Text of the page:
Apple said a fix for a FaceTime bug that let users eavesdrop on others won't be available until next week.
The FaceTime flaw allowed people who started a call to hear live audio on the recipient's phone, even if the person hadn't accepted the call. In some cases, the caller could even see through the recipient's front-facing camera, if they pressed the volume button to dismiss the call. The bug was triggered when you added someone to a group FaceTime call.
On Monday, Apple said it had identified a fix for the problem and would release it in a software update this week. But on Friday, an Apple spokesperson said the software update wouldn't roll out until next week. It's unclear why the fix has been delayed.
"We sincerely apologize to our customers who were affected and all who were concerned about this security issue," the Apple spokesperson said on Friday.
Apple also thanked the family responsible for reporting the bug. Fourteen-year old Grant Thompson discovered the glitch when he tried to FaceTime with his friends about nine days before Apple publicly confirmed the issue.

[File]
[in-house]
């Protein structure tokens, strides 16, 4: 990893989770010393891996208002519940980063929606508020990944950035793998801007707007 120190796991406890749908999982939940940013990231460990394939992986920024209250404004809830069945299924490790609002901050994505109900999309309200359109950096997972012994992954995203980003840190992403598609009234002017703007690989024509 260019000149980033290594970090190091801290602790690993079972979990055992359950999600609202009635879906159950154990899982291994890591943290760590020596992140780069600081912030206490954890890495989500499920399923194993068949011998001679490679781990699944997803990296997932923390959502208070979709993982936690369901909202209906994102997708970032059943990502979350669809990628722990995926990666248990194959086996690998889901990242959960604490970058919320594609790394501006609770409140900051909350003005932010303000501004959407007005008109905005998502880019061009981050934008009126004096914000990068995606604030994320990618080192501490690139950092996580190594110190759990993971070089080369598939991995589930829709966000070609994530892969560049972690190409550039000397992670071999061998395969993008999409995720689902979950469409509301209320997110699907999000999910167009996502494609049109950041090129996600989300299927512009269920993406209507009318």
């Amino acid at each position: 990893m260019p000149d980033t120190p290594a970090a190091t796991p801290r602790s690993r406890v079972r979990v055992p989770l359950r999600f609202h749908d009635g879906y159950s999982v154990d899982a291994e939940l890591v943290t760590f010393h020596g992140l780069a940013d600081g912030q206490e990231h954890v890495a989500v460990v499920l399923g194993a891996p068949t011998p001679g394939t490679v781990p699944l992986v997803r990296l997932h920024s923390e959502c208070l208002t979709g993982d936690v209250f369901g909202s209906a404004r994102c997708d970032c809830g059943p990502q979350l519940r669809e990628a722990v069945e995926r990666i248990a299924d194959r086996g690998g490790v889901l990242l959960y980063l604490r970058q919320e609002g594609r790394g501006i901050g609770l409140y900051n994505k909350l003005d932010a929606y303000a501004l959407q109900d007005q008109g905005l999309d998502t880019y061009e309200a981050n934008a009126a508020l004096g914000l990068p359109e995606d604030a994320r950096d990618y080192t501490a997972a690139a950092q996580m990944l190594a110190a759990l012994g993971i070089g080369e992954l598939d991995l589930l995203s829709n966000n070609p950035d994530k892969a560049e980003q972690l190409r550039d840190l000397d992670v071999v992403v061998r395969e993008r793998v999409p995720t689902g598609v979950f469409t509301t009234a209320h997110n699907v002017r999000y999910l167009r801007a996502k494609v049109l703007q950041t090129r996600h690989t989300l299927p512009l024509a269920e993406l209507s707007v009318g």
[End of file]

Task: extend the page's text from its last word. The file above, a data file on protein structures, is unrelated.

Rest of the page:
The bug worked on iPhones and iPads with iOS 12.1, and Apple PCs running macOS Mojave, which have the recently added Group FaceTime feature.
His mother, Michele, told CNN Business she reported the issue to Apple in multiple ways, from email and phone calls to sending the company a fax, but it failed to respond. Ultimately, Apple disabled the Group FaceTime feature after the issue was flagged by tech blog 9to5Mac and users started to post videos of the bug in action on social media.
"We are committed to improving the process by which we receive and escalate these reports, in order to get them to the right people as fast as possible," the Apple spokesperson said.
The spokesperson added the engineering team began working on a fix as soon as they became aware of the issue.
Apple has positioned itself as a champion of consumer privacy at a time when other tech companies such as Facebook and Google have come under fire for their own data privacy practices. But now Apple finds itself under scrutiny.
The company faces at least one lawsuit over the bug as well as an investigation from the state of New York. Sen. Amy Klobuchar, a Democrat representing Minnesota, called the FaceTime bug "a clear violation of consumers' privacy protections."
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